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Water rate hike planned in Town of Niagara

Property owners in the Town of Niagara are likely to face a rate hike for water and sewer use in 2018 to help offset significant treatment cost increases.

Supervisor Lee Wallace outlined a proposed new rate schedule to Town Board members at a work session Dec. 6 and explained that the higher rates were necessary because of shortfalls in the water and sewer budgets.

“The big change” is a new meter utility fee of $15 per quarter that all users will pay no matter how much water they use, Wallace said.

The majority of residential users consume the minimum 8,000 gallons of water or less per quarter. Those users will be charged $10 per quarter for water use and $25 for sewer. Previously, the charge was $10 for water and $20 for sewer.

Users who consume more than 8,000 gallons will be charged an increase of 75 cents per 1,000 gallons on top of their regular bills.

Wallace said the vote on the new rates would take place at the board's annual reorganization meeting Jan. 3.

The increases are necessary because of continued shortfalls in the water and sewer budget that have been brought on by higher rates charged by Niagara County and the City of Niagara Falls for water use and sewer treatment, Wallace explained. The county and the city serve different sections of the town.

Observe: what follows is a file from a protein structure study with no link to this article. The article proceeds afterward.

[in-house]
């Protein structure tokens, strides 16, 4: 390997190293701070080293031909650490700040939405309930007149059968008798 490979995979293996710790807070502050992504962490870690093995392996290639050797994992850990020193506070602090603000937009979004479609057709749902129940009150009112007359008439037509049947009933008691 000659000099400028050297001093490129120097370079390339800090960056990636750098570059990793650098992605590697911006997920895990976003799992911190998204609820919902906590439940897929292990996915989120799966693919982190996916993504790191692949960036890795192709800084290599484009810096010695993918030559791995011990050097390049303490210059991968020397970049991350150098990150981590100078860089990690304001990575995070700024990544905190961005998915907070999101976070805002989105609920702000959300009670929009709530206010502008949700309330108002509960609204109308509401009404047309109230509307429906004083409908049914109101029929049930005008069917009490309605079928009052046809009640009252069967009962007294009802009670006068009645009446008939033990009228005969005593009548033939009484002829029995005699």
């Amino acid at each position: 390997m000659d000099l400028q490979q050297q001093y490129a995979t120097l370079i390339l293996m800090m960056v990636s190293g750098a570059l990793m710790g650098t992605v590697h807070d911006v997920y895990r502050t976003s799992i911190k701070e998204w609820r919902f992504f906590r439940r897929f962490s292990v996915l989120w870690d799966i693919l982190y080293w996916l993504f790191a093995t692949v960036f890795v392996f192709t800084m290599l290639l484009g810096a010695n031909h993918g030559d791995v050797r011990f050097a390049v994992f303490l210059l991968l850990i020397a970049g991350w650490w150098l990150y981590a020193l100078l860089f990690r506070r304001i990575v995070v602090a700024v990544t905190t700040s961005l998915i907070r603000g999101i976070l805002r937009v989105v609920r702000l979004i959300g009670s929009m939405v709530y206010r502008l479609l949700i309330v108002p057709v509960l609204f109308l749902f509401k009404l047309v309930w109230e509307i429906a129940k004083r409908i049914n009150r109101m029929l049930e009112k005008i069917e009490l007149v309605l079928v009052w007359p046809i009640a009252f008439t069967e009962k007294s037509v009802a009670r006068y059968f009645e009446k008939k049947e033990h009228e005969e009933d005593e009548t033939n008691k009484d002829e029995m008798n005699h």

Since 2014 when he was elected, Wallace said treatment costs have gone up while the town has tried to keep pace with gradual rate increases. Deficits were covered by surpluses in the town's fund balance.

He said that practice cannot continue.

“We tried to raise the rates slightly…that’s no longer viable,” the supervisor said. “We don’t have the fund balance.”

The increases would generate an estimated $384,000 to balance the water and sewer budget, he said.

He noted that the town's previous supervisor persuaded the Town Board to lower water and sewage rates from $39 a quarter to $15 in 2007.

"We as a board made the mistake as a board to lower rates when we shouldn’t have,” Councilman Marc Carpenter said.

Board member Richard Sirrianni suggested borrowing money from the general fund to reduce the aunt of the rate increase but was told that the board could not legally use those funds.

 

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